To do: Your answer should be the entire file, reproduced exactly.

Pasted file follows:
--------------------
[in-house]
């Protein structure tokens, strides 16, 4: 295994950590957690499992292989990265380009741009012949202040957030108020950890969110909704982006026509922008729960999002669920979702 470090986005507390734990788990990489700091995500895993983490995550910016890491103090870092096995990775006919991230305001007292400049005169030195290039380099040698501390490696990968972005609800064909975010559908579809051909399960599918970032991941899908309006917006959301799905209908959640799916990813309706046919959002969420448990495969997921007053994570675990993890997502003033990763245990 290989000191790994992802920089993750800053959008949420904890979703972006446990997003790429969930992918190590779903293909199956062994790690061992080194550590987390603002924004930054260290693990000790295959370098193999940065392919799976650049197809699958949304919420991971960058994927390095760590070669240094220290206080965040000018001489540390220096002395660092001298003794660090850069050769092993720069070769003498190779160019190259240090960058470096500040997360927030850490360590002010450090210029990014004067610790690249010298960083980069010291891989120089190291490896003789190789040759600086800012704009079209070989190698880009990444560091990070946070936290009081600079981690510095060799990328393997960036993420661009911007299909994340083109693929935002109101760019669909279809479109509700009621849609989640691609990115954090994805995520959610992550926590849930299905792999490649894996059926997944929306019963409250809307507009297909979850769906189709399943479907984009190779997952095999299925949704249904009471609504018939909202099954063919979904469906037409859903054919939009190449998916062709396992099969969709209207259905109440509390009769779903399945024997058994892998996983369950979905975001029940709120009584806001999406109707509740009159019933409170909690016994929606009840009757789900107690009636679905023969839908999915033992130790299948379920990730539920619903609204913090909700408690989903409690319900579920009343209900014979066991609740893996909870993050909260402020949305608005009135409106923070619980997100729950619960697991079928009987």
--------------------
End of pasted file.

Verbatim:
[in-house]
């Protein structure tokens, strides 16, 4: 295994950590957690499992292989990265380009741009012949202040957030108020950890969110909704982006026509922008729960999002669920979702 470090986005507390734990788990990489700091995500895993983490995550910016890491103090870092096995990775006919991230305001007292400049005169030195290039380099040698501390490696990968972005609800064909975010559908579809051909399960599918970032991941899908309006917006959301799905209908959640799916990813309706046919959002969420448990495969997921007053994570675990993890997502003033990763245990 290989000191790994992802920089993750800053959008949420904890979703972006446990997003790429969930992918190590779903293909199956062994790690061992080194550590987390603002924004930054260290693990000790295959370098193999940065392919799976650049197809699958949304919420991971960058994927390095760590070669240094220290206080965040000018001489540390220096002395660092001298003794660090850069050769092993720069070769003498190779160019190259240090960058470096500040997360927030850490360590002010450090210029990014004067610790690249010298960083980069010291891989120089190291490896003789190789040759600086800012704009079209070989190698880009990444560091990070946070936290009081600079981690510095060799990328393997960036993420661009911007299909994340083109693929935002109101760019669909279809479109509700009621849609989640691609990115954090994805995520959610992550926590849930299905792999490649894996059926997944929306019963409250809307507009297909979850769906189709399943479907984009190779997952095999299925949704249904009471609504018939909202099954063919979904469906037409859903054919939009190449998916062709396992099969969709209207259905109440509390009769779903399945024997058994892998996983369950979905975001029940709120009584806001999406109707509740009159019933409170909690016994929606009840009757789900107690009636679905023969839908999915033992130790299948379920990730539920619903609204913090909700408690989903409690319900579920009343209900014979066991609740893996909870993050909260402020949305608005009135409106923070619980997100729950619960697991079928009987």